A source states, "Parveen ... seems to have captured the best of Urdu verse ... Owing to [her] style and range of expressions one will be intrigued and ... entertained by some soul-stirring poetry."  Another praises "her rhythmic flow and polished wording."
Literary figure Iftikhar Arif has praised Shakir for impressing "the young lot through her thematic variety and realistic poetry," for adding "a new dimension to the traditional theme of love by giving expression to her emotions in a simple and pellucid style," and using a "variety of words to convey different thoughts with varying intensities."
The Delhi Recorder has stated that Shakir "has given the most beautiful female touch to Urdu poetry."


Shakir's first book, Khushbu, was awarded the Adamjee Award. Later, she was awarded the Pride of Performance, one of Pakistan's highest honors.
Upon her death, the Parveen Shakir Trust was established by her close friend, Parveen Qadir Agha. The Parveen Shakir Trust organizes a yearly function and gives out the "Aks-e-Khushbo" award.


Shakir was born on 24 November 1952 in Gaya Bihar in India.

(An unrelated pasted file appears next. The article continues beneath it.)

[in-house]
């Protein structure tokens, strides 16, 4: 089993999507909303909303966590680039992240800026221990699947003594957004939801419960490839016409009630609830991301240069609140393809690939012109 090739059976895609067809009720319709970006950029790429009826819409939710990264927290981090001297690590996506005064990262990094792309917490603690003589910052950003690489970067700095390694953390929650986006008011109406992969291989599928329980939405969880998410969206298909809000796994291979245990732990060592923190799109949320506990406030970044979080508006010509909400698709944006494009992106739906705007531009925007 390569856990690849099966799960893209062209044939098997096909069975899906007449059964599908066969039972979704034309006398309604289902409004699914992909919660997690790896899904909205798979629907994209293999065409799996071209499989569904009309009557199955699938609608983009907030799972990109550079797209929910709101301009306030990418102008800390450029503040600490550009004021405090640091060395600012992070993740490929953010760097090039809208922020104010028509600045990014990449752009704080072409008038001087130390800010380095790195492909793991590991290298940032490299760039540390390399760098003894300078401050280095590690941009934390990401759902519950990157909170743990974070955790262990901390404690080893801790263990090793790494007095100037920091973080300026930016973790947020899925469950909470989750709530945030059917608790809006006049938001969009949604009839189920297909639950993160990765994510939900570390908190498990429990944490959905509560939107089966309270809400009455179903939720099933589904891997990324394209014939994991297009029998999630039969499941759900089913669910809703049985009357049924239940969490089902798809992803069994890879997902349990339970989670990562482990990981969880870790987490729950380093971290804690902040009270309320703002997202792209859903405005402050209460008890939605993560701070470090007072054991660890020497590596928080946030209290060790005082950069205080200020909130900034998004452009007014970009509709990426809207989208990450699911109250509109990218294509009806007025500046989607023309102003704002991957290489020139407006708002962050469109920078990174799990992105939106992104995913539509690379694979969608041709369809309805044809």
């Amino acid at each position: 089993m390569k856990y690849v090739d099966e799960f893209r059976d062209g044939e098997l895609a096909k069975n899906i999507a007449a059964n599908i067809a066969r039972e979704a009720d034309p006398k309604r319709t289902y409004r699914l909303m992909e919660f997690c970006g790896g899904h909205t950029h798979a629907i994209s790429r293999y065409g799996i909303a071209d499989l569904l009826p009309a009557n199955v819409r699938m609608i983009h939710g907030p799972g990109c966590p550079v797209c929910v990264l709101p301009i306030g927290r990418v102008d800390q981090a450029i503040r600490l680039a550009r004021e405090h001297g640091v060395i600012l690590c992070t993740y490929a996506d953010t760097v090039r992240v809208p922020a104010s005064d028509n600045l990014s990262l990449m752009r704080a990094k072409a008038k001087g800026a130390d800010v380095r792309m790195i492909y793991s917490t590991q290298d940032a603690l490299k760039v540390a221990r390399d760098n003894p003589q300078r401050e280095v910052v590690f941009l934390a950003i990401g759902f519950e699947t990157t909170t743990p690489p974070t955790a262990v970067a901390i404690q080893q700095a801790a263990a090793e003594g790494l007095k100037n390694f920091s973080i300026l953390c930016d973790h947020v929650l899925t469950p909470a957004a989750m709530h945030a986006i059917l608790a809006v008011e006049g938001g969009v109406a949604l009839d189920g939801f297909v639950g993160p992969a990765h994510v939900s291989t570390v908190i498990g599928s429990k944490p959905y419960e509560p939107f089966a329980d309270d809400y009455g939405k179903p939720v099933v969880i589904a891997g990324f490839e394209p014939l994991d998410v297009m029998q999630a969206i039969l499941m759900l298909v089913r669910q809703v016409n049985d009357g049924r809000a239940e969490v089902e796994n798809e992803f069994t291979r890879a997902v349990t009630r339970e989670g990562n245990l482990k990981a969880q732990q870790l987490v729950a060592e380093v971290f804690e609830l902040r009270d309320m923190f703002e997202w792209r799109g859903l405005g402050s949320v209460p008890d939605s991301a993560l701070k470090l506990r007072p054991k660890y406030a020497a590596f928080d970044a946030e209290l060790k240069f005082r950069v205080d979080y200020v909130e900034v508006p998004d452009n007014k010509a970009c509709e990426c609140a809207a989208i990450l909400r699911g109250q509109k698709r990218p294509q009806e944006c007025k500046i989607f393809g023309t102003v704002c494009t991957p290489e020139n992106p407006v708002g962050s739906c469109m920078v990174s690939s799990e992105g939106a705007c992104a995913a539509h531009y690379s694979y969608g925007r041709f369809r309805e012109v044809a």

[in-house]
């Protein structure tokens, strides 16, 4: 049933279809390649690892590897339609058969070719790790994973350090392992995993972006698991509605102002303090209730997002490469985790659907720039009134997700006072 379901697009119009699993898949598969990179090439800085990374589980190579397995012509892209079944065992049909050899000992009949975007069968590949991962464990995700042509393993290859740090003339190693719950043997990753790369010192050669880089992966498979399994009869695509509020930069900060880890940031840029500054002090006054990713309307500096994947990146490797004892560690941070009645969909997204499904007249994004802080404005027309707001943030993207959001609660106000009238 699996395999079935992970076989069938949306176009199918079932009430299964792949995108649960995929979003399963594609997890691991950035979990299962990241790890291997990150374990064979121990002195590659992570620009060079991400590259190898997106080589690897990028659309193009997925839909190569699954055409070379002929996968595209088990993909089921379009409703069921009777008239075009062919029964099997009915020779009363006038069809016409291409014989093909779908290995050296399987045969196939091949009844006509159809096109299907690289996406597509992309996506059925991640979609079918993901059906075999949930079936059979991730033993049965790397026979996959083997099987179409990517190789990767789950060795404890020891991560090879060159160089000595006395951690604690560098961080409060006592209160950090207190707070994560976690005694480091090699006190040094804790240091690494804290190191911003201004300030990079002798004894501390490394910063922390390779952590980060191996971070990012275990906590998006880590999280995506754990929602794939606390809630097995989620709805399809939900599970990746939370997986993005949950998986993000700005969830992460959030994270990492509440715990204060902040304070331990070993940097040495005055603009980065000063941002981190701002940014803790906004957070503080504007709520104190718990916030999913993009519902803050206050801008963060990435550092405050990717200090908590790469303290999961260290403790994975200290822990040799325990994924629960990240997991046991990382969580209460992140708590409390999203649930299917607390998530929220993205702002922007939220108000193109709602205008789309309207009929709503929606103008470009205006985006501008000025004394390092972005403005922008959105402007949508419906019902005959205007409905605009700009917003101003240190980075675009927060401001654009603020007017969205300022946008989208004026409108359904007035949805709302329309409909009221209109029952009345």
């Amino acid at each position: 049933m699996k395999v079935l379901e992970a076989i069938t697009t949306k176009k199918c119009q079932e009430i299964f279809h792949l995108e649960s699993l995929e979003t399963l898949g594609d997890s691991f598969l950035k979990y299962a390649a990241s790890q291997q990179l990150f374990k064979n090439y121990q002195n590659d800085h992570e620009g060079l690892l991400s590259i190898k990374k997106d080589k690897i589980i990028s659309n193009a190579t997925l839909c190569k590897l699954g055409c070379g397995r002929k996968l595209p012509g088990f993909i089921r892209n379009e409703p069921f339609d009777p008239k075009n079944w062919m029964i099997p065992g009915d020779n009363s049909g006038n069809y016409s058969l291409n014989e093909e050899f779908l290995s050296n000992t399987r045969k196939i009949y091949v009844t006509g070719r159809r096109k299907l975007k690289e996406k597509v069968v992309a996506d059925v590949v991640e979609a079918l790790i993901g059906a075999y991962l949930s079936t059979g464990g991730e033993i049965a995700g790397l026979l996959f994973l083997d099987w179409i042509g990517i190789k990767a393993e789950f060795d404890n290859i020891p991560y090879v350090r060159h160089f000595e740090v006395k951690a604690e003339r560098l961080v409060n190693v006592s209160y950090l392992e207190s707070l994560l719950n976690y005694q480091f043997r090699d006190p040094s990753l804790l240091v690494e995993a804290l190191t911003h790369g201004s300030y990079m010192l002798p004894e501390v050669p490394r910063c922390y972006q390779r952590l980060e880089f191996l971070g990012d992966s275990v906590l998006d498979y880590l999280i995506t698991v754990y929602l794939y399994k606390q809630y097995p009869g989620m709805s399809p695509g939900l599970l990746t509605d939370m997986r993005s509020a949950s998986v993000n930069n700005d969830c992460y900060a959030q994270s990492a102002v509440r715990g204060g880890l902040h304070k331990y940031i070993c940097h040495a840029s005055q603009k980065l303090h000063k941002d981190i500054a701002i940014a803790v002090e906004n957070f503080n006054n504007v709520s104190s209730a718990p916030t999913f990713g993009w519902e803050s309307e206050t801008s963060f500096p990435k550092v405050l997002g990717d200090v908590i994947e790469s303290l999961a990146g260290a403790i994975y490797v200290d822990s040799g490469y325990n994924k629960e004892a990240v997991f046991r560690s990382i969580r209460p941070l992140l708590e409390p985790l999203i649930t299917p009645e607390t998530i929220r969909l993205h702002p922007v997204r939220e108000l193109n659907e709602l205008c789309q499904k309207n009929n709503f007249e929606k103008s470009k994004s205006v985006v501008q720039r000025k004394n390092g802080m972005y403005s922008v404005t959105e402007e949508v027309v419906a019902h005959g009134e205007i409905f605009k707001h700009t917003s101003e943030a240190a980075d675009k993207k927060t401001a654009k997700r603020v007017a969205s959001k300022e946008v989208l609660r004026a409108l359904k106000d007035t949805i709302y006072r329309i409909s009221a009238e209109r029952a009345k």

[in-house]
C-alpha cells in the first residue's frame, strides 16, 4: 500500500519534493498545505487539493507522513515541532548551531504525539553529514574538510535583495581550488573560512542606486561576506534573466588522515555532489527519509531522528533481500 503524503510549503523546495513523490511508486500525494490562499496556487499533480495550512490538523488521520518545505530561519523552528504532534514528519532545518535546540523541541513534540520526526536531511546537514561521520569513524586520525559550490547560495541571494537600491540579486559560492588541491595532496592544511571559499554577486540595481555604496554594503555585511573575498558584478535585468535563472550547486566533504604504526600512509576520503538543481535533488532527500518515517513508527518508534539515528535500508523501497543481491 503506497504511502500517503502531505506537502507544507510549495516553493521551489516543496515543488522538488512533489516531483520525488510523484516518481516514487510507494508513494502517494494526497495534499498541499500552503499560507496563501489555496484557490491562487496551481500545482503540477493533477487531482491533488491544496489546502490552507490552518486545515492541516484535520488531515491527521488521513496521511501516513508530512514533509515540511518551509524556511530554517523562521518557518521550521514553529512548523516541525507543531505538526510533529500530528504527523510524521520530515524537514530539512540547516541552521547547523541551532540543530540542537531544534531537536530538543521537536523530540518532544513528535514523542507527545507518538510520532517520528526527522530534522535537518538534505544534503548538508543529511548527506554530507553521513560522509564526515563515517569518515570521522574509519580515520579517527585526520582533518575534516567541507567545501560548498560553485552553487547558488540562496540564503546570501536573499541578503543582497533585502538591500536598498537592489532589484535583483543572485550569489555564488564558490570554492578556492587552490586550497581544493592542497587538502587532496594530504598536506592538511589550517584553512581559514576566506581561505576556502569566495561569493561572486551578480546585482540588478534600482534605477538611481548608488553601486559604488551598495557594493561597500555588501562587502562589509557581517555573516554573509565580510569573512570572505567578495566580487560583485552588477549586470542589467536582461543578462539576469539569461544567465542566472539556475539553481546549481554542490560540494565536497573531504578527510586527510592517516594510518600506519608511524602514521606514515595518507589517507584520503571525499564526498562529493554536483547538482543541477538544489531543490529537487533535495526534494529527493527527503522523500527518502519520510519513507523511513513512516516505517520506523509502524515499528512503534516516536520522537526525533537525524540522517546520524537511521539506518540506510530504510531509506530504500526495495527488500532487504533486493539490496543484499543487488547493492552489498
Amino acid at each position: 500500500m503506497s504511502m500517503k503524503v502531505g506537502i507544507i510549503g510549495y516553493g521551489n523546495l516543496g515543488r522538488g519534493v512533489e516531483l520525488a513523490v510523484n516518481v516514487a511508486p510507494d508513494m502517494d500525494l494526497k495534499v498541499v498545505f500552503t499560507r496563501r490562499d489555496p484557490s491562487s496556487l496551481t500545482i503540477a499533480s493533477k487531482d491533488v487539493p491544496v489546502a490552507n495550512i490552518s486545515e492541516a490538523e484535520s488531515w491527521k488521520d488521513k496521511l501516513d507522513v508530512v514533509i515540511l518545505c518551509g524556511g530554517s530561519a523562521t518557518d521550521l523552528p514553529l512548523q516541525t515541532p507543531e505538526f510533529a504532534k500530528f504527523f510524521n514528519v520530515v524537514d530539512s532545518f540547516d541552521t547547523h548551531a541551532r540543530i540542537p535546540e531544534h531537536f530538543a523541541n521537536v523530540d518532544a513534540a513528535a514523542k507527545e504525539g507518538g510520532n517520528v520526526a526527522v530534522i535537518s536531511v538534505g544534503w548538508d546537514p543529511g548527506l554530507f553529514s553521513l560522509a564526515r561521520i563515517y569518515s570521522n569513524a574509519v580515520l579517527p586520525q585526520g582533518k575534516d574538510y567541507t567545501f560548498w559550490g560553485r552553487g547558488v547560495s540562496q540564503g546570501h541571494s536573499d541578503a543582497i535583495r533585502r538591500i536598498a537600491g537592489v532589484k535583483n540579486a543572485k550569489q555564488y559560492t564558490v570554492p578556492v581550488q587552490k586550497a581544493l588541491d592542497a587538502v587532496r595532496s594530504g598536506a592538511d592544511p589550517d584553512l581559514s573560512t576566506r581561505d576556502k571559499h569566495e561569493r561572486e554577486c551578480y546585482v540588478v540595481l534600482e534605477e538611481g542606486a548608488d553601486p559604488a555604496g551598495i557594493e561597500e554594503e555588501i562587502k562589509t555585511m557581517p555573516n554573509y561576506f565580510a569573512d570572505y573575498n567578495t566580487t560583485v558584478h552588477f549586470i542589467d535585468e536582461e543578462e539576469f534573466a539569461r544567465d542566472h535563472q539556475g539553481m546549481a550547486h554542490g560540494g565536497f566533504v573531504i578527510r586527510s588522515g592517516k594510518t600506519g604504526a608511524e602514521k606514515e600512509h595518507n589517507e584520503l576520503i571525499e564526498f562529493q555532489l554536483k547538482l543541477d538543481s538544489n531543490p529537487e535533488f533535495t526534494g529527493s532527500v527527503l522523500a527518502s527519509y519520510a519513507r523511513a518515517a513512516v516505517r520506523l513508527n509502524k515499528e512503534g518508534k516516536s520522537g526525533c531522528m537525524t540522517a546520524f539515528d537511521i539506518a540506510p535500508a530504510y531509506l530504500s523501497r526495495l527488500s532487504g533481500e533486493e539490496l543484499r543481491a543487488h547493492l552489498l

Shakir was highly educated. She received two undergraduate degrees, one in English literature and the other in linguistics, and obtained MA degrees in the same subjects from the University of Karachi. She also held a PhD, and another MA degree in Bank Administration.

In 1982, Shakir qualified the Central Superior Services Examination. In 1991, she obtained an MA degree in Public Administration from Harvard University, USA.


Shakir married a Pakistani doctor, Naseer Ali, with whom she had a son, Syed Murad Ali—but the marriage did not last long and ended in a divorce.


On Dec 26th, 1994, Shakir's car collided with a bus while she was on her way to work in Islamabad. The accident resulted in her death, a great loss to the Urdu poetry world. The road on which the accident took place is named after her.

Ahmed Faraz | wo hamsafar

The Best of Ahmed Faraz

Ahmad Faraz born Syed Ahmad Shah on January 14,1931,in Kohat, was a Pakistani Urdu poet. He was considered one of the greatest modern Urdu poets of the last century. Faraz is his pseudonym 'takhalus'. Faraz died in Islamabad on August 25, 2008.
Faraz has been compared with Faiz Ahmad Faiz, holds a unique position as one of the best poets of current times, with a fine but simple style of writing. Even common people can easily understand. Ethnically a Hindkowan, Ahmed Faraz studied Persian and Urdu at the Peshawar University. He later became lecturer at the Peshawar University.

Faraz was born in Kohat, Pakistan to Syed Muhammad Shah Barq. His brother is Syed Masood Kausar. In an interview with Rediff he recalls how his father, once bought clothes for him on Eid. He didn't like the clothes meant for him, but preferred the ones meant for his elder brother. This lead him to write his first couplet:
Laye hain sab ke liye kapre sale se (He brought clothes for everybody from the sale)